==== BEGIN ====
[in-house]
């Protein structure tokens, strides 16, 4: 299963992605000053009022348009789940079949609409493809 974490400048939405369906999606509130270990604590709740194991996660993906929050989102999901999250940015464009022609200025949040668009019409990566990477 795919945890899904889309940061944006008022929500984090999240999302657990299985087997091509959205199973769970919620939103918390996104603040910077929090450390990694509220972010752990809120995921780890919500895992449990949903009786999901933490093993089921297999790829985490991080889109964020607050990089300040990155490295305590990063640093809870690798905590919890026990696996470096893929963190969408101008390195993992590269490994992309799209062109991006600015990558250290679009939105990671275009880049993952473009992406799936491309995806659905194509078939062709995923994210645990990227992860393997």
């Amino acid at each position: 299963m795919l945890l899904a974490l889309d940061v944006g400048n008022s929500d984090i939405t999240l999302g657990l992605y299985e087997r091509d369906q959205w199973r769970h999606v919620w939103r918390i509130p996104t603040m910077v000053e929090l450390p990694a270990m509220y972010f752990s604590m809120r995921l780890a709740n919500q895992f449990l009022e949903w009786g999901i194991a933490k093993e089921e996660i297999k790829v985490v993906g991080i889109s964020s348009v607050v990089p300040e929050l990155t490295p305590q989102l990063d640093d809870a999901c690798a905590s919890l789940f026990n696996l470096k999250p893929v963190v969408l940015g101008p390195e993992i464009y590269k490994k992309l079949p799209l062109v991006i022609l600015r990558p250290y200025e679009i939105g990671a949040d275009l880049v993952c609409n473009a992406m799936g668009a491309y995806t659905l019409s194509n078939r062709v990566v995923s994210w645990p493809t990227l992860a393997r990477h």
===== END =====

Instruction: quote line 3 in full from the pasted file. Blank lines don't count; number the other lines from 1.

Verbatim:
């Amino acid at each position: 299963m795919l945890l899904a974490l889309d940061v944006g400048n008022s929500d984090i939405t999240l999302g657990l992605y299985e087997r091509d369906q959205w199973r769970h999606v919620w939103r918390i509130p996104t603040m910077v000053e929090l450390p990694a270990m509220y972010f752990s604590m809120r995921l780890a709740n919500q895992f449990l009022e949903w009786g999901i194991a933490k093993e089921e996660i297999k790829v985490v993906g991080i889109s964020s348009v607050v990089p300040e929050l990155t490295p305590q989102l990063d640093d809870a999901c690798a905590s919890l789940f026990n696996l470096k999250p893929v963190v969408l940015g101008p390195e993992i464009y590269k490994k992309l079949p799209l062109v991006i022609l600015r990558p250290y200025e679009i939105g990671a949040d275009l880049v993952c609409n473009a992406m799936g668009a491309y995806t659905l019409s194509n078939r062709v990566v995923s994210w645990p493809t990227l992860a393997r990477h």